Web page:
Not For All The Tikuanyin Oolong Tea in South Florida

Since I was a teen when Diane Cottler took her son Dan and I to my first Chinese Restaurant, I have preferred Oolong Tea to any other.

There is a different taste, more woody, more body, not quite as sweet as the common teas that are drank in the United States as well as elsewhere. 

This tea is also not quite as common as the mass market tea.  Having gone through some times where it was difficult to find this tea in supermarkets and tea shops at a reasonable price, it’s been a habit to pick it up in bulk when it’s found.

This weekend was the great tea quest.

Having gone to a shop that had this tea down in North Miami Beach we originally got one tin of this.  The tea was in large tins, 500 grams, or around 18 ounces for just under $13.  You’ll pay that for 2 ounces at that posh and overpriced tea shop in the mall, or a little less at a supermarket.

The picture is deceptive, these tins are rather large, and the calligraphy and the art on them is appreciated.  There are a couple of the tins around from prior purchases because they’re too nice to recycle.  This particular tea seems to be something of a specialty item within a specialty item.  Tikuanyin Oolong has it’s own processing methods and it’s own fan base.  I seem to have stumbled onto something really good and drinking it for a common iced tea.

Starting on our way back from lunch at Ikea on Saturday, we turned off on the wrong road and headed North to find the orignal shop in Oakland Park.  Unfortunately we were about 4 miles west of Oakland Park on the wrong side of the turnpike in “OTP” land – Over TurnPike land – or Out There in East Naples.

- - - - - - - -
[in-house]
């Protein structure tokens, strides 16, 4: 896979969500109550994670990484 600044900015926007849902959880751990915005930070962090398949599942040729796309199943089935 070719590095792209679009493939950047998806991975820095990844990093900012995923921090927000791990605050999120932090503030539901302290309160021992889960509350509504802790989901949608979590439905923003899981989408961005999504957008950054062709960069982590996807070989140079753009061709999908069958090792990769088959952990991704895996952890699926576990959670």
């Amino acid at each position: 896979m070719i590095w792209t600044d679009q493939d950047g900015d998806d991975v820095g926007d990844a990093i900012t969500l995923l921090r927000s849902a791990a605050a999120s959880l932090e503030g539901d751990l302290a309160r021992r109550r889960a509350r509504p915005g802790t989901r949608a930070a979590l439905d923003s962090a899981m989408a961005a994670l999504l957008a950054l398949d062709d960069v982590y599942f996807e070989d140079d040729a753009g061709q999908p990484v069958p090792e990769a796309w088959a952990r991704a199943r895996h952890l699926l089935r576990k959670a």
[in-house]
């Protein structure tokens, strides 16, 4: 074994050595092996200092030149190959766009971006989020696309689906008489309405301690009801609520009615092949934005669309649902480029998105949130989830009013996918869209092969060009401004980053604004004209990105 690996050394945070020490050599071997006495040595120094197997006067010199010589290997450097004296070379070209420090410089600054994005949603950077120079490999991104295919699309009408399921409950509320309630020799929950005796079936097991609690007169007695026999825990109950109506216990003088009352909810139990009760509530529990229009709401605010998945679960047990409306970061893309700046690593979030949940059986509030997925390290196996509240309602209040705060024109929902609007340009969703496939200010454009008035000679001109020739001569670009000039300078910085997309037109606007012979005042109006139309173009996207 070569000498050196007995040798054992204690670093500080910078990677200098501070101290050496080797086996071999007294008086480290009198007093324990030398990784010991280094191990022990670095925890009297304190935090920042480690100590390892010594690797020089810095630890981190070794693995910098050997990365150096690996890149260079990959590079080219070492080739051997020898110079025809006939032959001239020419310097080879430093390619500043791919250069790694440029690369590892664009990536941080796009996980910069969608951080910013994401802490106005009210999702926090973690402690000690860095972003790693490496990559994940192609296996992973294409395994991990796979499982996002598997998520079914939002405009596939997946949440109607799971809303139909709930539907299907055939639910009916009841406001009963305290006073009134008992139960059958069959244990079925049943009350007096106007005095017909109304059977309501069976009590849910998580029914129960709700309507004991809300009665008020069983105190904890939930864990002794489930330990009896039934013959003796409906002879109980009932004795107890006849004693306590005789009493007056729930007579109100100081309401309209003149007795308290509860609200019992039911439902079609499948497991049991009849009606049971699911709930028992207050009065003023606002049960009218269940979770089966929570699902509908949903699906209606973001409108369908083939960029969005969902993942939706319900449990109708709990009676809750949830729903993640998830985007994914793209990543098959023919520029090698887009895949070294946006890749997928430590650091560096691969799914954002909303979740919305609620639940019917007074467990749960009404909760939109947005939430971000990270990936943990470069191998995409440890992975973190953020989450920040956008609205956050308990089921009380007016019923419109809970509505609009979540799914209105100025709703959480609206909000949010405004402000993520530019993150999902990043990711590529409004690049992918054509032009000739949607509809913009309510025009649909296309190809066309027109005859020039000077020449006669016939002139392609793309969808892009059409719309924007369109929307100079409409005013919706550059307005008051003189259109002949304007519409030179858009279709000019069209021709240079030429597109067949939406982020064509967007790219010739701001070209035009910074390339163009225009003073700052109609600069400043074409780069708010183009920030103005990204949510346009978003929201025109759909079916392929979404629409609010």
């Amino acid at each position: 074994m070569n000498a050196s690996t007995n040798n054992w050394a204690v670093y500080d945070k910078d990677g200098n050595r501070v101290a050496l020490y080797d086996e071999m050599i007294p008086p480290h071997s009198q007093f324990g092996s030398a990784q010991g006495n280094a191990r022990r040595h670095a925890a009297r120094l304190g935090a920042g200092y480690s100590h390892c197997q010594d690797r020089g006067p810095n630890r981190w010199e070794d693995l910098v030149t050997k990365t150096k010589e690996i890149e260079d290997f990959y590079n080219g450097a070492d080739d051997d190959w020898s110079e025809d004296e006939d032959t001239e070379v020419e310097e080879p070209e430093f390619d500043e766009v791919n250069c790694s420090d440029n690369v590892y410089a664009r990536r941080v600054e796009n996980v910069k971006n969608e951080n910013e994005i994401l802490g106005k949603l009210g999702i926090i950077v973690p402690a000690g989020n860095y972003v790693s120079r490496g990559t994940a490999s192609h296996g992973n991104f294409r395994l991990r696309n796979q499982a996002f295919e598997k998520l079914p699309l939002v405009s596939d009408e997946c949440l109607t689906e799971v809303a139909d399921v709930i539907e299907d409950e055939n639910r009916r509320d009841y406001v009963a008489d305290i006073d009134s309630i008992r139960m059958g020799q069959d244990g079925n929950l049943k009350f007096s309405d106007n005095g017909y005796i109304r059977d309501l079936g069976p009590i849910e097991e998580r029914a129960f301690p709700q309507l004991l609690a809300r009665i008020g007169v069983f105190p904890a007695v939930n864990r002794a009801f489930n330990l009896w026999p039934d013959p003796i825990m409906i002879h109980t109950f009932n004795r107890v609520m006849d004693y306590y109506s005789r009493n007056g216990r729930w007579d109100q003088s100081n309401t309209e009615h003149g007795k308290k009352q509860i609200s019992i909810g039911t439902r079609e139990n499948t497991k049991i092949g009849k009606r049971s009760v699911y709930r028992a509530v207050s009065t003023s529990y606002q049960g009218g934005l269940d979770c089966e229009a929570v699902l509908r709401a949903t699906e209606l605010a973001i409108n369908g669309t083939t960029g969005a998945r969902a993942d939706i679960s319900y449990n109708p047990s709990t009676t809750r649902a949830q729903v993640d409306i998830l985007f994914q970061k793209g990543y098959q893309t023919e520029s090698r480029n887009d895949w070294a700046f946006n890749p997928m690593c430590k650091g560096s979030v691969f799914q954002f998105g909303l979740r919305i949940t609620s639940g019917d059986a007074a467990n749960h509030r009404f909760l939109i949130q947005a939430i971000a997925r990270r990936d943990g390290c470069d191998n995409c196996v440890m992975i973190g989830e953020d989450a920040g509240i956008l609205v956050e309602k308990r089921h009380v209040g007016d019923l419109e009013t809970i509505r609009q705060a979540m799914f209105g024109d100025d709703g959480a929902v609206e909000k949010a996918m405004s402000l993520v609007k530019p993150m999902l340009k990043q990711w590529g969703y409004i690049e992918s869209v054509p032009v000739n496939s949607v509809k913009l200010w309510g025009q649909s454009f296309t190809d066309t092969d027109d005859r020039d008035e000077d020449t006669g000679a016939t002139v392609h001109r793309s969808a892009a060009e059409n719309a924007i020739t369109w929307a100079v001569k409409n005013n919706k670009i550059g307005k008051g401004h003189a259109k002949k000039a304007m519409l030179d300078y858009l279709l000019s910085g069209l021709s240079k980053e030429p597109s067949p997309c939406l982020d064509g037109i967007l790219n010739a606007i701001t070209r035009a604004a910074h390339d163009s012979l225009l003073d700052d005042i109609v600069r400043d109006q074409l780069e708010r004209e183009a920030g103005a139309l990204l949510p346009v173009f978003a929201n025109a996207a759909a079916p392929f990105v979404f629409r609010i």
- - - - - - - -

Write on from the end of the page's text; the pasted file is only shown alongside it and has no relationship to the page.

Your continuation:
After laughing at our wrong turns and finding the first shop, we went in expecting my familiar brown tins but these Beautiful Brown Tins were nowhere to be found.  Since these places are almost always What You See Is What You Get, we left scratching our heads.  I insisted that it wasn’t necessary to drive down to Hollywood or North Miami Beach “just for tea” and I’d do it on my own on Monday.

Not to be inconvenienced, I was told we’re going to Hollywood and that’s that.

Not one of my favorite trips, mind you, since driving to Hollywood means going through some of the more questionable areas of Broward County.  The signs of a bad neighborhood on SR7/US441 were around us and it would have even been obvious to a tourist that it wasn’t exactly somewhere to be after dark.

As we descended into “Police Women Of Broward County” areas, we arrived at shop 2.  They were usually predictable about their supplies, but didn’t have any.  Shop 3 was in the same center, and walking past the homeless guy sitting out front we found they were empty too.  Even he didn’t have my tea, and we figured out that the shops in Broward seem to have changed their suppliers.

Getting back into the car, we realized we were going to go to North Miami Beach, and the crowds on 163rd Street.

That meant going through more of those “Police Women” areas, and more stop and go traffic.  Checking the GPS on the phone showed that the most likely road wasn’t 163rd, but 167th street and since it wasn’t on my phone, I had to go on faith that we knew where we were going.

Not realizing that 167th became 163rd, we were going on hope that we were going the right way, but it was eventually found.

That particular store had a stack of 8 of the tins, and instead of buying them all up, we came home with the three. 

The trip ended up taking all afternoon.  By the time we got to shop 4 and found it, there was a constant mantra of “We Don’t Have To Go All The Way To Freaking Miami For Tea” and “Oh No, You Need Your Tea”. 

An interesting way to get to see parts of South Florida that the tourists don’t normally get to see, unless they’re hunting for tea.

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